Monday, December 19, 2016

Westar Energy Sale Not In Best Interest Of Public, KCC staff says

Westar Energy’s (WR) sale to Great Plains Energy (GXP) is not in the best interest of the public, said Jeffrey McClanahan of the Kansas Corporation Commission, in testimony filed on Friday.
Jeffrey McClanahan is employed by the Kansas Corporation Commission as Director, Utilities Division.

“Staff’s overall conclusion is that the proposed transaction fails most of the 22 merger standards and is, therefore, not in the public interest,” he said. “Moreover, there are fundamental flaws in the proposed transaction that prohibit staff from recommending merger conditions that would support a finding that the transaction is in the public interest. Thus the proposed transaction should be denied.”

Justin Grady, KCC staff, says the purchase price Great Plains has agreed to pay cannot be determined to be reasonable in light of the savings that can be demonstrated and it is not within a reasonable range.

Adam Gatewood of the KCC says the post-merger entity will be financially weaker than the existing stand-alone entities. He also asserts  that the merger is not in the public interest because customers will be asked to pay rates that are in excess of the cost of providing services. Finally, the transaction weakens the commission’s ability to effectively regulate the post-merger entity.

Robert Glass, Ph.D., finds that the transaction will have a negative effect on the Kansas economy.

McClanahan said the proposed transaction would leave ratepayers, the state, and even the post-transaction entity in a worse position moving forward. In fact, this transaction primarily promotes the interests of Westar’s shareholders – due to the overcompensation they will receive – to the detriment of the public interest.

McClanahan said staff cannot recommend approval of the merger even with conditions. Merger conditions cannot remedy several fundamental flaws within the transaction as proposed. These fundamental flaws are: The purchase price of $12.2 billion is too high because it results in Great Plains and its subsidiary Westar being in a significantly weaker financial position post-acquisition. Even though joint applicants assert they are not explicitly requesting recovery of the acquisition premium, ratepayers will inevitably pay this acquisition premium implicitly through financial engineering.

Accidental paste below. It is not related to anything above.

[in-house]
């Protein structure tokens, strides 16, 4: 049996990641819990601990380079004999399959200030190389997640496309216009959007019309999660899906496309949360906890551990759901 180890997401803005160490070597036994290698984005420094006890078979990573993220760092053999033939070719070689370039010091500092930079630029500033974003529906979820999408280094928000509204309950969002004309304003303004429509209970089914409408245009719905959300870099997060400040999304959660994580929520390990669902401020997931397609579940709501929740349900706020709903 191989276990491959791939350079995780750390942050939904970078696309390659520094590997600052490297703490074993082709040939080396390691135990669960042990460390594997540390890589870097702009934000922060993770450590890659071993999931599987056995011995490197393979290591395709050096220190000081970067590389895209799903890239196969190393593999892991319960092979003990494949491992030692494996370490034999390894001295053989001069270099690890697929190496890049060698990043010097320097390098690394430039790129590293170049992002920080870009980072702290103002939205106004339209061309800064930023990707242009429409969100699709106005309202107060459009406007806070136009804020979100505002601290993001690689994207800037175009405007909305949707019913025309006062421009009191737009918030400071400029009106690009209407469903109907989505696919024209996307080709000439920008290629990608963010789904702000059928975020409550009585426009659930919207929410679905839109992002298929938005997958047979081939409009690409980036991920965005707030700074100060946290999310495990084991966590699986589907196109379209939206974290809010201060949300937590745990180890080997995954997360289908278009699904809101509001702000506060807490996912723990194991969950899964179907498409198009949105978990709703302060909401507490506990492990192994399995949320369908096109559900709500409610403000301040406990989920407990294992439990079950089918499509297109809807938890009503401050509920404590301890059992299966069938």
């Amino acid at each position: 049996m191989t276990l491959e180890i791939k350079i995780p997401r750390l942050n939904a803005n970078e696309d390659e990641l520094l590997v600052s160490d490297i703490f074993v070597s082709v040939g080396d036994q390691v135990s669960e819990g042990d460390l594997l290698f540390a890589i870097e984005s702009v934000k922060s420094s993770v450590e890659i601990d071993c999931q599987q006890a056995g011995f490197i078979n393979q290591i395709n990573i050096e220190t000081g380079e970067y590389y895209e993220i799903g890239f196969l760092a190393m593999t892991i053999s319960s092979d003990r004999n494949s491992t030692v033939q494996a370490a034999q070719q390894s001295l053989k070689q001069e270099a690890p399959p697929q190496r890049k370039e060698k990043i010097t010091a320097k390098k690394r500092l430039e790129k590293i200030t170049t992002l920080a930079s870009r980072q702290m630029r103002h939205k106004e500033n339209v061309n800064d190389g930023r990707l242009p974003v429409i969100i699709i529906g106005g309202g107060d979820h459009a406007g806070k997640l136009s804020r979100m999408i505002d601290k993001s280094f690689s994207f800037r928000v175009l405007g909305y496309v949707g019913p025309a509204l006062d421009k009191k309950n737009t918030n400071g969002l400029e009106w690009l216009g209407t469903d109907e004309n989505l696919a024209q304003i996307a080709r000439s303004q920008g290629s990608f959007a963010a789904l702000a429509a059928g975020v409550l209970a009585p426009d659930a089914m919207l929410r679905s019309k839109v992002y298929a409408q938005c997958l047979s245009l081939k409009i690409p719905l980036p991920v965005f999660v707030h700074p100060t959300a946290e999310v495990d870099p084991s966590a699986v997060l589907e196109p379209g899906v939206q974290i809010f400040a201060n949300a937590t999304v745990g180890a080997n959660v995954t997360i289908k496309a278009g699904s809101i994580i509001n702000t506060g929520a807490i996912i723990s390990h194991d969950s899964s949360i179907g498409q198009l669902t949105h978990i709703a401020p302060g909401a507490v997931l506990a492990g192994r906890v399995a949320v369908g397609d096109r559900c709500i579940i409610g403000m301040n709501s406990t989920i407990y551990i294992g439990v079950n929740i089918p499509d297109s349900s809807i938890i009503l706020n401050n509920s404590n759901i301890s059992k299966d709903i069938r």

Financial engineering requires the commission to change its current approach to setting a utility’s cost of capital by allowing Great Plains to earn equity-level returns on investment financed with lower-cost debt, McClanahan said.

Joint applicants have failed to demonstrate that the transaction benefits customers through demonstrable and quantifiable savings which can be reasonably attributed to the acquisition, McClanahan said.

Joint applicants have failed to provide any certainty with regard to the continued financial health of the companies.

Great Plains Energy plans to acquire Westar Energy for about $12.2 billion. Westar shareholders will receive $60 per share -- $51.00 in cash and $9.00 in Great Plains Energy common stock. Upon closing, Westar will become a wholly-owned subsidiary of Great Plains Energy. On Sept. 26, 2016, the two companies announced that the shareholders of both companies voted to approve Great Plains Energy's acquisition of Westar Energy. The companies hope the acquisition will close in second quarter 2017.

The governing body for the Kansas Corporation Commission are three commissioners. They do not necessarily have to follow recommendation of the staff.

Jay Scott Emler was appointed to the KCC by Governor Brownback on January 8, 2014. He was confirmed by the Kansas Senate on January 16, 2014. On May 21, 2015, Emler was confirmed for a four year term, which expires on March 15, 2019. He was elected Chairman on January 14, 2016.

Shari Feist Albrecht was appointed to the KCC by Governor Brownback on June 25, 2012. She served as Chair from January 9, 2014, to January 14, 2016. Her term expires on March 15, 2016.

Pat Apple was appointed to the KCC by Governor Brownback on March 24, 2014. He was confirmed by the Kansas Senate on April 6, 2014. His term expires on March 15, 2018.

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